North Korea Deports U.S. Tourist and Korean War Vet

SEOUL, South Korea (AP) -
In this July 27, 2013, file photo, North Korean leader Kim Jong Un (C) is followed by his uncle Jang Song Thaek (2nd L) and Yang Hyong Sop (L), vice president of the Presidium of North Korea’s parliament, as he tours the newly opened Fatherland Liberation War Museum as part of celebrations for the 60th anniversary of the Korean War armistice in Pyongyang, North Korea. (AP Photo/Wong Maye-E, File)
In this July 27, 2013, file photo, North Korean leader Kim Jong Un (C) is followed by his uncle Jang Song Thaek (2nd L) and Yang Hyong Sop (L), vice president of the Presidium of North Korea’s parliament, as he tours the newly opened Fatherland Liberation War Museum as part of celebrations for the 60th anniversary of the Korean War armistice in Pyongyang, North Korea. (AP Photo/Wong Maye-E, File)

North Korea on Saturday freed an 85-year-old U.S. veteran of the Korean War after a weeks-long detention, ending the saga of Merrill Newman’s attempt to visit the North as a tourist six decades after he oversaw a group of South Korean wartime guerrillas still loathed by Pyongyang.

North Korea made the decision after Newman, who was detained since late October, apologized for his alleged crimes, which Pyongyang linked in part to his work with the South Korean partisan group. North Korea also cited his age and medical condition.

“I am very glad to be on my way home,” a smiling Newman told reporters after arriving at the airport in Beijing from Pyongyang.

Vice President Joe Biden, who is traveling in Seoul, welcomed the release and said he talked by phone with Newman in Beijing, offering him a ride home on Air Force Two. Biden said Newman declined because of a direct flight to his home state of California, which he took later Saturday.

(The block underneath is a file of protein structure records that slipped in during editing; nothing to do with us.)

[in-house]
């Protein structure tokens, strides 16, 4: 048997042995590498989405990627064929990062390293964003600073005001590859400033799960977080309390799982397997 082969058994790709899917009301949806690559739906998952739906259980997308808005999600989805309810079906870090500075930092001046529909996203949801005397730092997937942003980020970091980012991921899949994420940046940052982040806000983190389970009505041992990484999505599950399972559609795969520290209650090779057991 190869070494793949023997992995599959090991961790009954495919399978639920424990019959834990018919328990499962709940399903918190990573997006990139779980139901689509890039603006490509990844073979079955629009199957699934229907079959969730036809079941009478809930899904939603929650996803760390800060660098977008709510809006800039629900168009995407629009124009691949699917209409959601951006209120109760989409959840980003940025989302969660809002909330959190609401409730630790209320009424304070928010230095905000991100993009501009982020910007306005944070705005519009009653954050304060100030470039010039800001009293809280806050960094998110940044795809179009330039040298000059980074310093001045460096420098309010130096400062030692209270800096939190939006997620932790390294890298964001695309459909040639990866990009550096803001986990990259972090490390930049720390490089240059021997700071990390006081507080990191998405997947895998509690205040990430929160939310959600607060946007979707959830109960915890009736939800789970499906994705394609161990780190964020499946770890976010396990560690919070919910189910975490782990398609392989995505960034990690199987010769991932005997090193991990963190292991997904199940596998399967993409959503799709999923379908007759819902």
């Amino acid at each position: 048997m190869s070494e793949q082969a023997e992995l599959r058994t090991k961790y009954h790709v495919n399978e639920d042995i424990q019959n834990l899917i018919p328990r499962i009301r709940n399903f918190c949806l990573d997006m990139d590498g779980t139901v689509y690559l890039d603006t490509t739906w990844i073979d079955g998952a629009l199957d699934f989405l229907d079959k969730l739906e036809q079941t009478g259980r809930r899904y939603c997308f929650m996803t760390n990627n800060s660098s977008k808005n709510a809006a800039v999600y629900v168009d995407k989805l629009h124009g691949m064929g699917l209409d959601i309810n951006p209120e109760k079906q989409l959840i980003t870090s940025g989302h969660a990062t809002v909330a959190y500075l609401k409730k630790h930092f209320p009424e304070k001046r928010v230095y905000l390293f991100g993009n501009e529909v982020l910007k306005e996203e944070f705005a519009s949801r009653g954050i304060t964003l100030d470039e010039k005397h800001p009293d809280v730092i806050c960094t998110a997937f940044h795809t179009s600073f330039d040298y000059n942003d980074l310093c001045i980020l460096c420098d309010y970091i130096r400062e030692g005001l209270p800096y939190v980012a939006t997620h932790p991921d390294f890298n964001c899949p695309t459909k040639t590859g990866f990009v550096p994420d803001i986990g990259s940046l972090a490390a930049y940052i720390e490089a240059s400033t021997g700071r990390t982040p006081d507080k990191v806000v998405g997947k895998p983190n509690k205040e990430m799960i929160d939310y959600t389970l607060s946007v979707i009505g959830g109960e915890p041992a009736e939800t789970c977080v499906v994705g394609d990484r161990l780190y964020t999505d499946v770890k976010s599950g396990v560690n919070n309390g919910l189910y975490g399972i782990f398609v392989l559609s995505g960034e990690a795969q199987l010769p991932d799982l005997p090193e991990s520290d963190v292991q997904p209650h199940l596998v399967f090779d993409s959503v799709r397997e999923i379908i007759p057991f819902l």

Newman’s son, Jeffrey, said he spoke briefly with his father from Beijing and that he was “in excellent spirits.”

Last month, Newman read from an awkwardly worded alleged confession that apologized for, among other things, killing North Koreans during the war. They were his first words since being taken off a plane Oct. 26 by North Korean authorities while he was preparing to leave the country after a 10-day tour.

Analysts questioned whether the statement was coerced, and former South Korean guerrillas who had worked with Newman and fought behind enemy lines during the war disputed some of the details.

Newman’s detention highlights the extreme sensitivity with which Pyongyang views the 1950-53 war, which ended without a formal peace treaty, leaving the Korean Peninsula still technically in a state of war. The conflict is a regular focus of North Korean propaganda and media, which accuse Pyongyang’s wartime enemies, Washington and Seoul, of carrying on the fighting by continuing to push for the North’s overthrow.

In other news, North Korea has acknowledged the purge of leader Kim Jong Un’s powerful uncle for “anti-state” acts and “double-dealing.”

The lengthy dispatch Monday from state media says Jang Song Thaek formed a faction in the ruling party “by creating an illusion about him” and distorting and weakening party goals. South Korean intelligence officials have said two of Jang’s aides were executed for corruption.